Beneath the glory of every war there is the drudgery of evil; beneath the glories of the decorated soldier is the terror-etched face of the civilians of sacked cities and razed village: the underdwellers and victims of all wars.The night sky was brilliantly clear in the country, like the inside of a globe, dotted with stars. It was warm in the early autumn, the air filled with that smell that marked the brilliant picture of yellow-gold surroundings so well. The road was old and narrow, a single car could hardly travel along it, and the surface was pockmarked and rutted with age. Hardly a few feet of clear ground—grass covered in a light layer of leaves—separated the way from the thick forest surrounding it. On both sides were high embankments, and above them the dark boles of the silent trees looked down upon the boy as he half ran, half stumbled along. To him, the dreamy atmosphere of the lovely night was utterly lost, his eyes bearing the hunted look of an animal. His ragged sneakers padded softly on the pavement, but he heard it not. At every footfall the heavy tramping of boots replaced his steps in his mind. His breath became the terse shouted orders, the sound of jingling equipment. His uncut dark hair fell across his eyes partly, shrouding the world from him, leaving his memories better entrance as his senses were blocked. The world around him was burning, the world about what filled with screaming. The boy scrambled about disoriented, trying to grab the nearest possessions in his ragged tent. Smoke filled the air, and the sound of guns rang out constantly. Spurred by blind terror he fled the tent, rushing into the main grounds of the sprawling camp built into the beautiful countryside. In the war torn land, refugee camps like these were all too common, as was the practice of burning them. He began running towards the edge of the forest, so temptingly close. Behind him he could hear screams and shouts, while in front of him there was only silence, deceptive silence. He twisted around to look back, and could see others running in the same direction. And behind them… He paled more—if that was possible—and pushed himself more, even as shots rang out closer, the more ordered forms of soldiers shooting down the stragglers without mercy; ahead the calming dark of the forest yawned larger, in sharp contrast to the horror behind. The boy was gasping for breath as he stumbled about the first tree-boles, a carpet of leaves replacing the grass and dirt of before. His headlong rush ceased at length almost ten minutes when he collapsed, utterly spent, but free. His running cleared the hair partly, and the boy snapped back to the present, reaching with a hand to wipe tears and hair alike out of his face. It was then that he paused like a rabbit realizing a human was watching it: the small road he was on was behind him, but where he stood was on a main road it had joined to. He looked ways, and at the right started back, eyes wide with terror. Voices he heard coming from the dim shape of a check point. Running feet he heard, their booted clump drowning out his as he turned and fled, stumbling even more as exhaustion overcame the spurt of terror. Gun shots rang out, a bullet hit the pavement next to him, and he cried out silently as the next entered his leg: his stumbling became a fall, preserving his life as another bullet flew over his prone form. But even as he dragged himself off the ground into a crouch, he saw the black figures of his hunters in front of him, and his eyes closed in surrender as another shot rang out.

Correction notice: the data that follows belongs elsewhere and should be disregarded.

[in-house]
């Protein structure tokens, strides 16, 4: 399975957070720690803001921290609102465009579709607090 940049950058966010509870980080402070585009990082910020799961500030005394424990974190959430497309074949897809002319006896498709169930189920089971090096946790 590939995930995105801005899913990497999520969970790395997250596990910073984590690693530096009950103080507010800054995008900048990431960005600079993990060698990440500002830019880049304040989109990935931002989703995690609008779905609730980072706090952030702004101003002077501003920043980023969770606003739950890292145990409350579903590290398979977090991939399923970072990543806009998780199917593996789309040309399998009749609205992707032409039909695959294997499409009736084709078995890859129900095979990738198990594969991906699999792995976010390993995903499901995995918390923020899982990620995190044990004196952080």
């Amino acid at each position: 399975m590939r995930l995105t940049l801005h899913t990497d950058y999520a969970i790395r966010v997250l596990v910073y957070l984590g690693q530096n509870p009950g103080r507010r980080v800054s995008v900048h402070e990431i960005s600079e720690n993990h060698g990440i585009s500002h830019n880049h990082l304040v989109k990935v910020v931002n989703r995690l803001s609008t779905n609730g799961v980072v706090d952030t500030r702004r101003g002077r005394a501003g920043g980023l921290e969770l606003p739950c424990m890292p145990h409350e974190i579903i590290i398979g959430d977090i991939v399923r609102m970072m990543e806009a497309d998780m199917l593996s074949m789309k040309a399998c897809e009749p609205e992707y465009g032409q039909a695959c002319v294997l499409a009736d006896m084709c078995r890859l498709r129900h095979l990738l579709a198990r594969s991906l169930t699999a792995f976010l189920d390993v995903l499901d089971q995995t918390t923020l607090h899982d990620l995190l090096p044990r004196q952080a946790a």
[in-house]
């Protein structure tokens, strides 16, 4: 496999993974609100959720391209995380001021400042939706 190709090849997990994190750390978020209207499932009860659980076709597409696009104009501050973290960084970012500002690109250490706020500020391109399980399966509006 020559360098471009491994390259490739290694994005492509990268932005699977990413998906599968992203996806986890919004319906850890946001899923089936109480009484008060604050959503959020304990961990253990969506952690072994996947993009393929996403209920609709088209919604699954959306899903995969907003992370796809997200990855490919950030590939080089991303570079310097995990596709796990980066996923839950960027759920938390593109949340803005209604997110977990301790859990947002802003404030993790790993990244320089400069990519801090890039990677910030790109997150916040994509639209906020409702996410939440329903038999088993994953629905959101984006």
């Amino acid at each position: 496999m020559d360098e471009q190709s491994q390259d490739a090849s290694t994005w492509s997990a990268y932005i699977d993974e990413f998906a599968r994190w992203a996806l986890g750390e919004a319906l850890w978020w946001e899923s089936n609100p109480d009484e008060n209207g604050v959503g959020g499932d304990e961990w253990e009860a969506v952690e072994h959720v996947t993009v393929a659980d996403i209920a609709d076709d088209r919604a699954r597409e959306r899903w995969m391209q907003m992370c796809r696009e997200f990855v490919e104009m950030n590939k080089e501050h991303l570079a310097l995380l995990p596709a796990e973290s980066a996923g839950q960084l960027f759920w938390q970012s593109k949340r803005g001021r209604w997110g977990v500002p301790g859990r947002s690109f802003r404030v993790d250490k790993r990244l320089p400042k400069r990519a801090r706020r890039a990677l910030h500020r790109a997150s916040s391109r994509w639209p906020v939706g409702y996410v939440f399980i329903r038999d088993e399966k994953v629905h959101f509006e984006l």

Another body enters a faceless grave, a fragment of rock caustically stuck above. Another corpse rots beneath the splendor of the Autumn night, blighting invisibly the beauty of nature.
Edited by Zarayna, Nov 19 2012 - 06:03 PM.